The Federal Communications Commission contends its plan for switching the nation from analog to digital television makes the best of a complicated problem dropped in its lap by Congress.
A major consumer-electronics group counters that the plan forces consumers to spend more for a product they don't want.
The fate of the FCC's plan now rests on a three-judge panel on the U.S. Court of Appeals for the D.C. Circuit.
The judges heard oral arguments about the FCC's orders on Tuesday.
In 2006 — or whenever 85% of the nation is receiving DTV signals, whichever comes first — each broadcaster must return to the FCC the channel used for analog broadcasting. That returned slice of spectrum would then be put up for auction to cellular-phone providers and other private parties to help pay down the nation's debt.
The FCC ordered that all television sets 13 inches and larger include off-air digital tuners by July 1, 2007. The mandate outlined a phased-in approach over five years, starting with larger-screen sets.
The Consumer Electronics Association sued the FCC over the tuner mandate, claiming it would unnecessarily add a few hundred dollars to the cost of TV sets that 90% of households use for viewing cable or satellite, not for watching off-air local TV stations with an antenna.
The judges asked questions about both the arguments made by both the CEA and the FCC, but seemed to have more bones to pick with the FCC's changeover plan. The panel consisted of Chief Judge Douglas H. Ginsburg and Senior Judge Stephen F. Williams, both appointees of President Reagan; and John G. Roberts, appointed by President Bush in May 2003.
Jonathan Nadler, a lawyer with Squire, Sanders & Dempsey who represented the CEA, said the FCC order was "arbitrary and capricious" and constituted a "pointless regulatory requirement."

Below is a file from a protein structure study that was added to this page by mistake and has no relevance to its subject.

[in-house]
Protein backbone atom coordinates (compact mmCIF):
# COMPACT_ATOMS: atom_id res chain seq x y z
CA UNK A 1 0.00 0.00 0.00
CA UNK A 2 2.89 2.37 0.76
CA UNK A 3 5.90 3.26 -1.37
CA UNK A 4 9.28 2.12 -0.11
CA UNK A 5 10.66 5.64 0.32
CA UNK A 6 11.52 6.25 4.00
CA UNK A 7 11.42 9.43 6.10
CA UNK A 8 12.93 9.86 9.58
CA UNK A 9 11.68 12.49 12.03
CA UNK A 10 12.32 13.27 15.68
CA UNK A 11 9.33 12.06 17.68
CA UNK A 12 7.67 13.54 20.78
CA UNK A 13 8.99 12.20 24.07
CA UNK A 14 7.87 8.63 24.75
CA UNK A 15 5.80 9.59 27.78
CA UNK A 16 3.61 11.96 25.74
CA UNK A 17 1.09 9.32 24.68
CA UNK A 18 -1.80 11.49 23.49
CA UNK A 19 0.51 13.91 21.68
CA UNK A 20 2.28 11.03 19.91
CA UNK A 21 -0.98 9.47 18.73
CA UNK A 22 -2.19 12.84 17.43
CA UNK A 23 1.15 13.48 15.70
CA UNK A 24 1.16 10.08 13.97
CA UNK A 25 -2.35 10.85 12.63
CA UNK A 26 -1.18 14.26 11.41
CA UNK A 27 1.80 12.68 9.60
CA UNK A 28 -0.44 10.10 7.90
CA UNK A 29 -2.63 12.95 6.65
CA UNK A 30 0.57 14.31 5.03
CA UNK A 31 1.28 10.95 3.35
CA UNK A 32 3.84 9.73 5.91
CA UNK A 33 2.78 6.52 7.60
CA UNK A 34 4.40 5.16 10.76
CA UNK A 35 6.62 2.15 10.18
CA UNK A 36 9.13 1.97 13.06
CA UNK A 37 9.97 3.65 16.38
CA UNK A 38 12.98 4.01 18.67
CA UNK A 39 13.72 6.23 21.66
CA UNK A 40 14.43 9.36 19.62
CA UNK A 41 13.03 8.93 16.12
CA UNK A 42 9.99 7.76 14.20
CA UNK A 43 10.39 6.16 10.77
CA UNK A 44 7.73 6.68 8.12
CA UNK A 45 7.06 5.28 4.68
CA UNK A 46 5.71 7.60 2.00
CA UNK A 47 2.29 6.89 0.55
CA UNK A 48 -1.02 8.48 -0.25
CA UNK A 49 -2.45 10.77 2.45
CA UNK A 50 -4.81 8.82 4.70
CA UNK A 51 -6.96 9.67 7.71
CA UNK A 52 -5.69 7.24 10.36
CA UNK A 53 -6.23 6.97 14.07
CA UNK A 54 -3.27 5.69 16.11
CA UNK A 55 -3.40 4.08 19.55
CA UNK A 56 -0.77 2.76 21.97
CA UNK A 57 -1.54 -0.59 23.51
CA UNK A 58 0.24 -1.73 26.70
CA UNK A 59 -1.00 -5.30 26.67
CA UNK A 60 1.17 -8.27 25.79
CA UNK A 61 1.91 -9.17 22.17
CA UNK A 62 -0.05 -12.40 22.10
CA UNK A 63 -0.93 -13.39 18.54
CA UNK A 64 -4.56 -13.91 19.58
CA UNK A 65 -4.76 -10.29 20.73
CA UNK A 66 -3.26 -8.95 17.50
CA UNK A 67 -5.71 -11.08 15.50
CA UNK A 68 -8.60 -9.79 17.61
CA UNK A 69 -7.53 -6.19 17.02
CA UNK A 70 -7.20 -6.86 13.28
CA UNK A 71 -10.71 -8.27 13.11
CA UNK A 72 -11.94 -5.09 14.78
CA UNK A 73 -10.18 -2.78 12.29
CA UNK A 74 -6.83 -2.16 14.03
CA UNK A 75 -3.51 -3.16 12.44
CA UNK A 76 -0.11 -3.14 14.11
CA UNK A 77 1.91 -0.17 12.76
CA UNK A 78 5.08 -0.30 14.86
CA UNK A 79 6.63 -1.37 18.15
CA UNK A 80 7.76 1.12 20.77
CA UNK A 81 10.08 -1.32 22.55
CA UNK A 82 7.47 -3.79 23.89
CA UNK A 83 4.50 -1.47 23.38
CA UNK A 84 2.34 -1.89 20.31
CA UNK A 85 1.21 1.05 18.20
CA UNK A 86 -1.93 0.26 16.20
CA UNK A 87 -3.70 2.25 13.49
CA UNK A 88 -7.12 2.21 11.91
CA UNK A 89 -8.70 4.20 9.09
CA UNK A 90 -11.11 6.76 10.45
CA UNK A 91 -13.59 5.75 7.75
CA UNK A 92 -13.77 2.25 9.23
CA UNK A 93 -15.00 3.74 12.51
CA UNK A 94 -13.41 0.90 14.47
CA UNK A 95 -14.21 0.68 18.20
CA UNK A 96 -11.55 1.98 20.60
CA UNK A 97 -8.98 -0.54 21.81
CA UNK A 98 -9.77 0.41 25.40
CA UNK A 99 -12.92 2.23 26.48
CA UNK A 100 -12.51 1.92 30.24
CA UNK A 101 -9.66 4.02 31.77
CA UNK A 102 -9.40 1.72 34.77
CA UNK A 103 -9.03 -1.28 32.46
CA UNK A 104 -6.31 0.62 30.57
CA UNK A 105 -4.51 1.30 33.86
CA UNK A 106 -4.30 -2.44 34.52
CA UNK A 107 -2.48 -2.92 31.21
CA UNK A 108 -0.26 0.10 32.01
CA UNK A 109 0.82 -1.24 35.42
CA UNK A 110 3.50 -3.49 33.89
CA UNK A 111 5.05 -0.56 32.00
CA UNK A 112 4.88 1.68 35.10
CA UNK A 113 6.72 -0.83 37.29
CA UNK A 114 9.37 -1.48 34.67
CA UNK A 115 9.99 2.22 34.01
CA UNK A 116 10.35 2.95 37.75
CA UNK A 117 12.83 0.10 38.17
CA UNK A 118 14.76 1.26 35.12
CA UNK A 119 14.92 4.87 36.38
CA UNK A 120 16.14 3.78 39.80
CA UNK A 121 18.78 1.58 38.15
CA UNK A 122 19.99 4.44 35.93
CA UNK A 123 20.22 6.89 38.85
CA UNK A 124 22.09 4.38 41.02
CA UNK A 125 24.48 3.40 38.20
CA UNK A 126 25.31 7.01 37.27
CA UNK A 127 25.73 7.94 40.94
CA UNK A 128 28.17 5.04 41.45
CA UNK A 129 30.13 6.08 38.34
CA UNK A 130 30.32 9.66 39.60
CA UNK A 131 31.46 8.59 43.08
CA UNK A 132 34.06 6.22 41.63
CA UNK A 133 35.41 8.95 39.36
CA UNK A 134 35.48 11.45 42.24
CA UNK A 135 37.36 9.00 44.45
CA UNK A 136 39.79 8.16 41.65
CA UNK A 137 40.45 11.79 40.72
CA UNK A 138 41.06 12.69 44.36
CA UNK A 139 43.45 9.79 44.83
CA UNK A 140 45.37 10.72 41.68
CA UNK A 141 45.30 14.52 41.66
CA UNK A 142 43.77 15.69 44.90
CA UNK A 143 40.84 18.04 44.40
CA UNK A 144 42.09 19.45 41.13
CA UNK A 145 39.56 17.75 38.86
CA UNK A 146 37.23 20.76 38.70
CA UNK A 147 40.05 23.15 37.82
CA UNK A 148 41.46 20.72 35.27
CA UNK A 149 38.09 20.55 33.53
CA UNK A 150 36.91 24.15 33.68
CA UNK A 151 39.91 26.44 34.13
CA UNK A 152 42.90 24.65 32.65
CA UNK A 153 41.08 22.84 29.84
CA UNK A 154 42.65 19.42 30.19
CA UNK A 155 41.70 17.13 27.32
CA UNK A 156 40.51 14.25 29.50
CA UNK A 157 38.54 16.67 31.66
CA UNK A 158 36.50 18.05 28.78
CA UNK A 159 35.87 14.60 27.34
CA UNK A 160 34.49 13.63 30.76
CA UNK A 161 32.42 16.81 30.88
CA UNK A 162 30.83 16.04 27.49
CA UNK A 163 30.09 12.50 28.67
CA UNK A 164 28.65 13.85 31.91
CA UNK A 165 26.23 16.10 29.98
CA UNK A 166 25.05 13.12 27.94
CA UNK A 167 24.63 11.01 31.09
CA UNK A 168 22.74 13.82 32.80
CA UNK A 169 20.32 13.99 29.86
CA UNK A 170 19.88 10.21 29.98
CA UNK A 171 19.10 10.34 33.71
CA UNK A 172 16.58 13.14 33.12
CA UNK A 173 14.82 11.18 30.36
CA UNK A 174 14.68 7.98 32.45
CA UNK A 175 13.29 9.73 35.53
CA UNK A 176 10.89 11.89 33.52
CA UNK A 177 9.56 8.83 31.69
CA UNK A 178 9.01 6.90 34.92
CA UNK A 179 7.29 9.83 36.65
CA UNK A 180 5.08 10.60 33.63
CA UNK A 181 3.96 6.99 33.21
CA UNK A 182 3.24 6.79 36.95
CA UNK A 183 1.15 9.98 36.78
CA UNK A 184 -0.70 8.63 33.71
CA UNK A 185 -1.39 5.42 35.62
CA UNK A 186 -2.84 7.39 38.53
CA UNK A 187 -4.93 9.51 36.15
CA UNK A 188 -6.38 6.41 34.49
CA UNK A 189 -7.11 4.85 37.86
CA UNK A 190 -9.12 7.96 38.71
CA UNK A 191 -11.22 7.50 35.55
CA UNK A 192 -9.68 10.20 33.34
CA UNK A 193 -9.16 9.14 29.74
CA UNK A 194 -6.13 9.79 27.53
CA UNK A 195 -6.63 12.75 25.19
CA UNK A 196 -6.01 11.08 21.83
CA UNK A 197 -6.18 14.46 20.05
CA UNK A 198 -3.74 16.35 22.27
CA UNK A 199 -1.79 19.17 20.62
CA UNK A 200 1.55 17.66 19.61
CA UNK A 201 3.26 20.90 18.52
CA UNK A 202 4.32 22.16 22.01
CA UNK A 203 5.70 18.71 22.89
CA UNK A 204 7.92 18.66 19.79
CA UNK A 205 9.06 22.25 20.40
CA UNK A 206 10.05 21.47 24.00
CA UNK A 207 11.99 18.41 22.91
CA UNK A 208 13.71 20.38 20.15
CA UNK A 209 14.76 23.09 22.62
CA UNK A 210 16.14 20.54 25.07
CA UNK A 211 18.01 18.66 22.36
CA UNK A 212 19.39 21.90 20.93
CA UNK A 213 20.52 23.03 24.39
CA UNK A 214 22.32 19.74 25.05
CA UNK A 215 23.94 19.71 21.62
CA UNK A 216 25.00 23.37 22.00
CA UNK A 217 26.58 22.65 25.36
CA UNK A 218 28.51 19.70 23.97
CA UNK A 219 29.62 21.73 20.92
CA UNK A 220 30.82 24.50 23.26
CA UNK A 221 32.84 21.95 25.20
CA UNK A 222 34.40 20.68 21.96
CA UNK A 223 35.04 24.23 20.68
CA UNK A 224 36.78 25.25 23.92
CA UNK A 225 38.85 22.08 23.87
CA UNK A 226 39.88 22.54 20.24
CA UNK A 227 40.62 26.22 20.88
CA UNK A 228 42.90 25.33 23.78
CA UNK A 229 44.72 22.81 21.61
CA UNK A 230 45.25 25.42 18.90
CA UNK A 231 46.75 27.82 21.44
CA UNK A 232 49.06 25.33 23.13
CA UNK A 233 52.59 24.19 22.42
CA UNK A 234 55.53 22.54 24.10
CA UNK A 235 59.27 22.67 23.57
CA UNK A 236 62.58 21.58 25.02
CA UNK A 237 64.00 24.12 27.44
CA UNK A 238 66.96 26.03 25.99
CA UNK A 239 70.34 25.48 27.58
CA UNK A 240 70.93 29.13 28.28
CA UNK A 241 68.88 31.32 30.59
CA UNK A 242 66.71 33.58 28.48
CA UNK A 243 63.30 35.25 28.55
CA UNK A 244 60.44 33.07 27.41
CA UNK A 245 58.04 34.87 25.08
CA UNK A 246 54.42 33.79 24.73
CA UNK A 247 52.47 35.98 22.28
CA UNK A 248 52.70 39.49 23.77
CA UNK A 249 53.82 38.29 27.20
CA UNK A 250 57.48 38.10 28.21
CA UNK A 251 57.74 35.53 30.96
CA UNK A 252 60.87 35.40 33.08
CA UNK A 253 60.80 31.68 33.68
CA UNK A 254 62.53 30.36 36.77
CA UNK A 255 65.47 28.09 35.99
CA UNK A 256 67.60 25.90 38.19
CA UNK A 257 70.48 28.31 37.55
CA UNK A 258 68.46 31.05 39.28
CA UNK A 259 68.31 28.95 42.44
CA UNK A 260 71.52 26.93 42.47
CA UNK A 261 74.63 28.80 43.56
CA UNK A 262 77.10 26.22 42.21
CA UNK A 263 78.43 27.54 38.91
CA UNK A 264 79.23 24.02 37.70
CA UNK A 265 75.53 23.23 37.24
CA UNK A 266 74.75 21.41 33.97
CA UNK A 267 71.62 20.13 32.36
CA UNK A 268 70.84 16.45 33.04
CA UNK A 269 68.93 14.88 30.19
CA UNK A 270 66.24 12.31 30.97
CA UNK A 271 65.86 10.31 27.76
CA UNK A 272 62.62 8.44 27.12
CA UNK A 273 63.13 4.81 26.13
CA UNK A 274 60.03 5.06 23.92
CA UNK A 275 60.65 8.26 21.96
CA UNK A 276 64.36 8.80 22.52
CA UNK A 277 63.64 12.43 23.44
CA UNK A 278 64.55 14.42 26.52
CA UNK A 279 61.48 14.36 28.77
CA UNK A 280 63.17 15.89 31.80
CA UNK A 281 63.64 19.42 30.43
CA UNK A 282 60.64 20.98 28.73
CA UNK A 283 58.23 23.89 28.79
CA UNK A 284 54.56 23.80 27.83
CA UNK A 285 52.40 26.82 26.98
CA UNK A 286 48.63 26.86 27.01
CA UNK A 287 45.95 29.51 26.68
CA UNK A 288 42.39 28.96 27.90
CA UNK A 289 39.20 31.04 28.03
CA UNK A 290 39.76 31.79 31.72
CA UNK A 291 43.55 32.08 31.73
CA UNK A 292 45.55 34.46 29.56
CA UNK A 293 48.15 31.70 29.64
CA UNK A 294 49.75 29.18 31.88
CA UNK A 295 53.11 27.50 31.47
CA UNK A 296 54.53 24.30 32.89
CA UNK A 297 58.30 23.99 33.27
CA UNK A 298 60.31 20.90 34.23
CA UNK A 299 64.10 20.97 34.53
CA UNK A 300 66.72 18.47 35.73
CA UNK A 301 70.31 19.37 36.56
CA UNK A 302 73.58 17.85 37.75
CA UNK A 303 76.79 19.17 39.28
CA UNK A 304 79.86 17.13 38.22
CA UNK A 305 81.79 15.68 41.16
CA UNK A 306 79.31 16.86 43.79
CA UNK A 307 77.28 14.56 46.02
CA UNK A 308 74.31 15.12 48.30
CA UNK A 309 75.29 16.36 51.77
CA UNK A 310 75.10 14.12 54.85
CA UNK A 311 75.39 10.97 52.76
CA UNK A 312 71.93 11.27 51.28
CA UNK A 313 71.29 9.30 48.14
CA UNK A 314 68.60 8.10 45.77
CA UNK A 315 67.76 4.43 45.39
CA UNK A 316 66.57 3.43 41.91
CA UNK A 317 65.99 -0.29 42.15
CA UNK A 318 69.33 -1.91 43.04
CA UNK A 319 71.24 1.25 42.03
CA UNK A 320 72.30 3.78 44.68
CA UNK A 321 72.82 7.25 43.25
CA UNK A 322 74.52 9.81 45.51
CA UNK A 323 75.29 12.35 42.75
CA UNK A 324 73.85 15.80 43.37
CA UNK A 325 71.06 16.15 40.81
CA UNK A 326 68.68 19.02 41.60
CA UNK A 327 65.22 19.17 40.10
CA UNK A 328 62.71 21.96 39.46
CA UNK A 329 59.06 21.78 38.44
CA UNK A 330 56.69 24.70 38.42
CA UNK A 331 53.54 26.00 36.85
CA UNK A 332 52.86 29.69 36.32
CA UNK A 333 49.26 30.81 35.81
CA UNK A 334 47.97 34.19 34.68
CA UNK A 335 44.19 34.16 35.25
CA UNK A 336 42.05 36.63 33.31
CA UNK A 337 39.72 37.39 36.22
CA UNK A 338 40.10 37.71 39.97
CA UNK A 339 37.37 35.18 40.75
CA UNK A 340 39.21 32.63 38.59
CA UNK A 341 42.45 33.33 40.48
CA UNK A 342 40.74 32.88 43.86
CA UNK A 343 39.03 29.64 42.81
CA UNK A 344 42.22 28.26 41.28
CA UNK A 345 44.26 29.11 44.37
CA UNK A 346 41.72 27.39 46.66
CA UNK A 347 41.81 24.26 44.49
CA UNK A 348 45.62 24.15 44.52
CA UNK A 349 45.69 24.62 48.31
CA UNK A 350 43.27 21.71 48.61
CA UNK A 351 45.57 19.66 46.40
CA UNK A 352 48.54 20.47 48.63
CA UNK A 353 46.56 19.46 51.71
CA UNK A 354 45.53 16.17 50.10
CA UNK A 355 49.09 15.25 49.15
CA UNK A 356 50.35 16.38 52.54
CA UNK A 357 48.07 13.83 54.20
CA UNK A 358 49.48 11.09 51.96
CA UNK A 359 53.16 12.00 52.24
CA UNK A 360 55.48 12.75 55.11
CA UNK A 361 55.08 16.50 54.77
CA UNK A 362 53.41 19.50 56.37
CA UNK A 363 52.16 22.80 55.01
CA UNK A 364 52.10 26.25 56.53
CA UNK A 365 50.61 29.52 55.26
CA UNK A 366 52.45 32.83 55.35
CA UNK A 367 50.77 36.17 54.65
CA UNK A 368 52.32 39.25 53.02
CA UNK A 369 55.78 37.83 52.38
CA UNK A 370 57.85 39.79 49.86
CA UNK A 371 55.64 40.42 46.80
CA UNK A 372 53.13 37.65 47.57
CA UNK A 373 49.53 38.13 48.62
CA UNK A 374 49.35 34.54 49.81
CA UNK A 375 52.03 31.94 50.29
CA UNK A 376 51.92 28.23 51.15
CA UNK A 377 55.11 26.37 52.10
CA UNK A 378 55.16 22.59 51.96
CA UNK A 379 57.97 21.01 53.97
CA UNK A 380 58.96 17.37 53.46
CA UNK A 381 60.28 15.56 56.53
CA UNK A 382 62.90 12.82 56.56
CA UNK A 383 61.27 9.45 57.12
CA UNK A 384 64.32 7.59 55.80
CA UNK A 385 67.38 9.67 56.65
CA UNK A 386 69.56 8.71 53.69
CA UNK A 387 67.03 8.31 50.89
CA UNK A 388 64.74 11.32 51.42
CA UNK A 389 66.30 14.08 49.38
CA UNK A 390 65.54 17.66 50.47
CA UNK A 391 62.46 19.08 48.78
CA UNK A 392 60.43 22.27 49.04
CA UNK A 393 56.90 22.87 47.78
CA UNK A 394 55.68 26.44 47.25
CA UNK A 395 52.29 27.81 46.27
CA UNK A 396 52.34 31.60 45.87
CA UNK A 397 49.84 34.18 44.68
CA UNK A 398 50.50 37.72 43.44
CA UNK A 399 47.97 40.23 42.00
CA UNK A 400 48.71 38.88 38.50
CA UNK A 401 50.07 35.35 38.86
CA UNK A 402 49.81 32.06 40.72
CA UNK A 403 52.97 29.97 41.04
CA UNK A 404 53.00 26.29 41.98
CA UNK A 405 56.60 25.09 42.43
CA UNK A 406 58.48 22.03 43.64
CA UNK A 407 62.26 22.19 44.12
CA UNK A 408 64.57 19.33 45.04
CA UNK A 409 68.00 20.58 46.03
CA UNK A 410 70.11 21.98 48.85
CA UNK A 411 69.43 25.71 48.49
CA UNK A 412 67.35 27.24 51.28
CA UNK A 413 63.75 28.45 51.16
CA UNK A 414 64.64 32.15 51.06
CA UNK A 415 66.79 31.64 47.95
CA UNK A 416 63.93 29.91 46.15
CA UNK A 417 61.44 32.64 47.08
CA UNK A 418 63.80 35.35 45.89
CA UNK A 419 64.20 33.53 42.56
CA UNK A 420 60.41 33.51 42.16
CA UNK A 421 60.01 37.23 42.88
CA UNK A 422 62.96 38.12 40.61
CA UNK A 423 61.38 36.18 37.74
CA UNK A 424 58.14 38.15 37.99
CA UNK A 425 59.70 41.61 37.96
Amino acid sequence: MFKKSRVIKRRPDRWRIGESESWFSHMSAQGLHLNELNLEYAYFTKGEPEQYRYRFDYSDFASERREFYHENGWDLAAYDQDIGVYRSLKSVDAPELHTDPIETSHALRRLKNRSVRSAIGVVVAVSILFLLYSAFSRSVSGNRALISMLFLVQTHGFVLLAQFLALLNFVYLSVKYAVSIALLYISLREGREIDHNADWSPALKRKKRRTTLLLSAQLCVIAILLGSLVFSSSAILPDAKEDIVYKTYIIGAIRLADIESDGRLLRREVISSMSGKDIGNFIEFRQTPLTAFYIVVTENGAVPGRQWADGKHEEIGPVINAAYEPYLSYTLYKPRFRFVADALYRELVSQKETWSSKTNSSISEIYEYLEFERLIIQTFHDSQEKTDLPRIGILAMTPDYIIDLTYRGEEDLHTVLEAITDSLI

"It cannot possibly have been the intention of Congress to make consumers spend a lot more money on a technology they can't use, just so the commission can count them and set up a situation where they can sell off the analog spectrum," Nadler said. He added that the Dec. 31, 2006, deadline in the analog spectrum-return legislation was established as "a goal, not a binding mandate."
Roberts asked why a digital tuner would be useless to a cable or satellite subscriber. Nadler explained that after the changeover, if a consumer's cable or satellite service were interrupted, they would have to get a special A/B switch that could receive digital signals.
"Then you would have to go into the cellar and find the old antennae, put it back up on top of the house, and then you might be able to get a signal," he said. "But your remote control may not work, or your channels may show up on different numbers."
At one point, Ginsburg observed, "It's clear there's no demand for this; that's not in dispute."
But when Nadler complained that the FCC mandate would punish the majority of consumers who subscribe to cable or satellite only to benefit a small minority of broadcast-only viewers, Ginsburg indicated that such a phenomenon is common in federal regulations.
"Some of us are clumsy, so we have OSHA," the judge said, referring to the Occupational Safety and Health Administration. "They make us use ladders only an idiot would fall off of. Only a few benefit, but the cost is to everyone. That's the nature of the regulatory beast."
FCC lawyer Joel Marcus told the judges regulators were attempting to implement a complicated, comprehensive regulatory change mandated by Congress.
A/B? No problem
"This is not a market-based change," Marcus said. "Congress and the FCC have said, 'We're going to go from point A, analog broadcast, to B, digital,' and we have to force this through."
Marcus also said that it was wrong to measure the costs and benefits of the changeover solely by the increased prices of televisions. "You can't quantify the benefits of better television service."
Marcus also said use of A/B switches is growing more common, as some satellite subscribers have bought the devices so they can watch their local broadcast channels.
Marcus also disputed the CEA's estimate that the costs of televisions would increase by $200.
"There has never been a consumer-electronics technology where prices did not fall. Market forces, economies of scale and technology innovation are always at work," he said.
States News Service